After Payne recorded her fourth block, sophomore guard Akemi Tanga drove for the go-ahead layup with 2:50 remaining. Payne and Doke, listed at 6-foot-1 and 6-foot respectively, used their height advantage to add baskets in the post and the Oilers were on their way.
A three-point play by Doke off a putback rebound capped a 12-0 run and gave the Oilers a 53-46 lead with 1:35 left.
“They’re just too big for us,” Fountain Valley coach Marianne Karp said. “When you got big players like that who are strong, that ‘s difficult to overcome sometimes but our kids are quick. They work hard.”
Karp played a smaller lineup in the third quarter and the Barons responded by erasing a 27-18 deficit at halftime to lead 39-36 going into the fourth.
Margaret Tengan, a junior guard, scored nine of her team-high 18 points in the third. Audrey Tengan also reached double figures with 10 points.
Fountain Valley showed plenty of progress with the effort. The Barons, playing without starter Enya Nguyen (concussion), lost 60-41 to Corona del Mar earlier in the week and fell 53-27 to the Oilers in a nonleague game.
Despite his team fast start, Huntington Beach coach Russ McClurg knows his team faces a challenge at Corona del Mar on Tuesday. “They’re the team to beat,” he said.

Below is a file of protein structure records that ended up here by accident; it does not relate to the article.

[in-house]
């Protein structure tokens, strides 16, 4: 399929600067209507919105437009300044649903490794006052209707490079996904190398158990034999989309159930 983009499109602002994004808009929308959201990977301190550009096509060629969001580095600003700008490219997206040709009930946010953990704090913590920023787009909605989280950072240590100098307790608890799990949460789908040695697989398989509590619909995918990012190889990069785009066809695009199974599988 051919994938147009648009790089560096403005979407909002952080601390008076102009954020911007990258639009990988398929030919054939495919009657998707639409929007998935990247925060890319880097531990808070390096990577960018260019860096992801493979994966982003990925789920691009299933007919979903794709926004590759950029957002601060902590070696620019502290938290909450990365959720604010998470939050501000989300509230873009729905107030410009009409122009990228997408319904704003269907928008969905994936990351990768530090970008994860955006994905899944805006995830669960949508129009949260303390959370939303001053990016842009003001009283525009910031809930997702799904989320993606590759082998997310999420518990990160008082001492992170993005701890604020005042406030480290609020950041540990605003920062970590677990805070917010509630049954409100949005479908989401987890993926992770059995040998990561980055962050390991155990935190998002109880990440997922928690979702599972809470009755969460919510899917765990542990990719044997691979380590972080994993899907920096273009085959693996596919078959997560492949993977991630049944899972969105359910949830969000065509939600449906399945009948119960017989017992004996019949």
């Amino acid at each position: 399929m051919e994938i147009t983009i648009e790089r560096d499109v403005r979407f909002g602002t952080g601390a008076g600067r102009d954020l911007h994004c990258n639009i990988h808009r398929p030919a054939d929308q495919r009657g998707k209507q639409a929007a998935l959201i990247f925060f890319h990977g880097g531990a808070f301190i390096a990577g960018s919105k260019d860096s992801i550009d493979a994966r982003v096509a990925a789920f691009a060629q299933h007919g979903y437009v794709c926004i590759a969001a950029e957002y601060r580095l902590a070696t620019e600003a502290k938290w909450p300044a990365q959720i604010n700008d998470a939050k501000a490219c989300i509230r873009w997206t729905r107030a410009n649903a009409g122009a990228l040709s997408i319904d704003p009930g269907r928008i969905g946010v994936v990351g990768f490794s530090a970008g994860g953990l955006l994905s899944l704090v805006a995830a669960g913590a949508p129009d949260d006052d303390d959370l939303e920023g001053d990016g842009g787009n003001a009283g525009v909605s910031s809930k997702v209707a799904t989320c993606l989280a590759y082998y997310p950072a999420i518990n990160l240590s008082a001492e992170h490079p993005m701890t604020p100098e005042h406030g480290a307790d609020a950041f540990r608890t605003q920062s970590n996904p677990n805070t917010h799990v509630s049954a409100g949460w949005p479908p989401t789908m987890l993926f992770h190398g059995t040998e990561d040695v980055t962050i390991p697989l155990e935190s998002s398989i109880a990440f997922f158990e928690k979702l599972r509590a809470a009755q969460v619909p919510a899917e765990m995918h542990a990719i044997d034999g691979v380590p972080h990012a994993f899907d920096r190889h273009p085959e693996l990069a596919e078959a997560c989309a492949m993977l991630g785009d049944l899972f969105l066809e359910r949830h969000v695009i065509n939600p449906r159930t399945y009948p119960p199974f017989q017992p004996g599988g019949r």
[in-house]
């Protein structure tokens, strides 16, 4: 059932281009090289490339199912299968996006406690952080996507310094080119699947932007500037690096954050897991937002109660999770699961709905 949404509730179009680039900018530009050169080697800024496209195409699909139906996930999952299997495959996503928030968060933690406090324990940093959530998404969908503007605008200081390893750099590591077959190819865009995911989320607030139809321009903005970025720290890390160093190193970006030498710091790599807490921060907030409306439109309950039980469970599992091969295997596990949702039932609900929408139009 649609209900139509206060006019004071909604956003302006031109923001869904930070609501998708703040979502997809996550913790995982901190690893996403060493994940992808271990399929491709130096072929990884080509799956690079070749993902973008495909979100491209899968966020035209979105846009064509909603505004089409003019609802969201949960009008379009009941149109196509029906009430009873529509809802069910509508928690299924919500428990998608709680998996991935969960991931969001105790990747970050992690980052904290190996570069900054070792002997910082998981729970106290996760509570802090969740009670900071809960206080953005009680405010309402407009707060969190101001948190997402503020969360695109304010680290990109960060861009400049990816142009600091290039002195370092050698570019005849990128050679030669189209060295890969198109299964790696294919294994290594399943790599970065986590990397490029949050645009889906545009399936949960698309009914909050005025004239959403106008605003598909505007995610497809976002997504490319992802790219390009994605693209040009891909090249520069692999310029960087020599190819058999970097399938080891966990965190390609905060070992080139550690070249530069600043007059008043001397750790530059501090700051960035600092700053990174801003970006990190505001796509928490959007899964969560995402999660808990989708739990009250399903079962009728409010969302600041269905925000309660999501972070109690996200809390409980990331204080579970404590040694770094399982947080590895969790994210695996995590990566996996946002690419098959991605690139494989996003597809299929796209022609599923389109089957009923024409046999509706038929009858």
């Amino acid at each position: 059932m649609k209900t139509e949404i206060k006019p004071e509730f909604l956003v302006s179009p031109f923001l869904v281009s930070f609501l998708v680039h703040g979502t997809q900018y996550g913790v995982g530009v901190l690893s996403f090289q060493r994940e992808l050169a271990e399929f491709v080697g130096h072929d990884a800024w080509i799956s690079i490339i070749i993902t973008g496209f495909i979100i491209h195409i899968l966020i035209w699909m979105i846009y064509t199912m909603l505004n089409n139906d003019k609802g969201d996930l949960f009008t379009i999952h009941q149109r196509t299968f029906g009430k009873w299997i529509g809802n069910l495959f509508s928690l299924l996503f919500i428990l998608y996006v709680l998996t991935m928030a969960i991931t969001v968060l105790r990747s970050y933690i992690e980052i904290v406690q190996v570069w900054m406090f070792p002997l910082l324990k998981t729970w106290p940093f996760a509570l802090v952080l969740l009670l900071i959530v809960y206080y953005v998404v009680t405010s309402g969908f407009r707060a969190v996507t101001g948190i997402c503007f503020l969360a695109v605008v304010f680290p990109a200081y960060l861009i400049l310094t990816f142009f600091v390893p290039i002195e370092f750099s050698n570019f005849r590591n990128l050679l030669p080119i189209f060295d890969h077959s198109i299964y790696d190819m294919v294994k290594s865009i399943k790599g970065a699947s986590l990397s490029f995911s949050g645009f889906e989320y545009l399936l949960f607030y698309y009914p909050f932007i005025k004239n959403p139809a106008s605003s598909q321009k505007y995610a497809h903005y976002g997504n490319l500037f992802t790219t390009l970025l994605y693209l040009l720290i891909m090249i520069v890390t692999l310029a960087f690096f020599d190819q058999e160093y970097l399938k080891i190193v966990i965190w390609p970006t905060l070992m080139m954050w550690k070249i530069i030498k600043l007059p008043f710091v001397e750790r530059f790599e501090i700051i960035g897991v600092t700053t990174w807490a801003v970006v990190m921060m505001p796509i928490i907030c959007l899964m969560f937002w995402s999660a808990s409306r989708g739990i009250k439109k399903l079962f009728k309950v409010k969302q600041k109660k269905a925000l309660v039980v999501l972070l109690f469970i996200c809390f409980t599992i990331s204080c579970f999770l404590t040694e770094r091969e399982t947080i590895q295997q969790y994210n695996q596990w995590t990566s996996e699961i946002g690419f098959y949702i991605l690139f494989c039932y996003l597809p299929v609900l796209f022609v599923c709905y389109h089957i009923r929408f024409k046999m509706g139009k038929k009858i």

Police released more details about the vehicle involved in the collision that killed 29-year-old pedestrian Jacob Andrew Conroy of Midway City on Jan. 24.
Police are looking for a full-sized SUV with dark tinted windows similar to a newer-model Chevrolet Tahoe or Cadillac Escalade, according to Lt. Brian Smith of the Huntington Beach Police Department.
The SUV was going southbound on Goldenwest Street north of Oxford Drive when it struck Conroy, who was crossing outside of a crosswalk, Smith said. The driver fled the scene and Conroy was pronounced dead at the scene, Smith added.
A second vehicle struck Conroy, but that driver stopped and cooperated with investigators.
The suspect vehicle is believed to have sustained moderate front-end collision damage, Smith said.
Anyone with information was asked to contact investigators at 714-536- 5231 or 536-5670. Orange County Crime Stoppers will accept anonymous tips at 855-TIP-OCCS.
A bat darted through the outfield of Easton Stadium on Saturday night, chasing insects through the air for a late-night dinner. Over in right field, Aaliyah Jordan leaned back, ready to swat at the nocturnal animal.
The UCLA softball team played well into the night on Saturday after starting a doubleheader against Washington with a game that lasted nearly three hours. But the effort was worth it, as the Bruins won the second game, 6-1, after dropping the matinee, 7-4.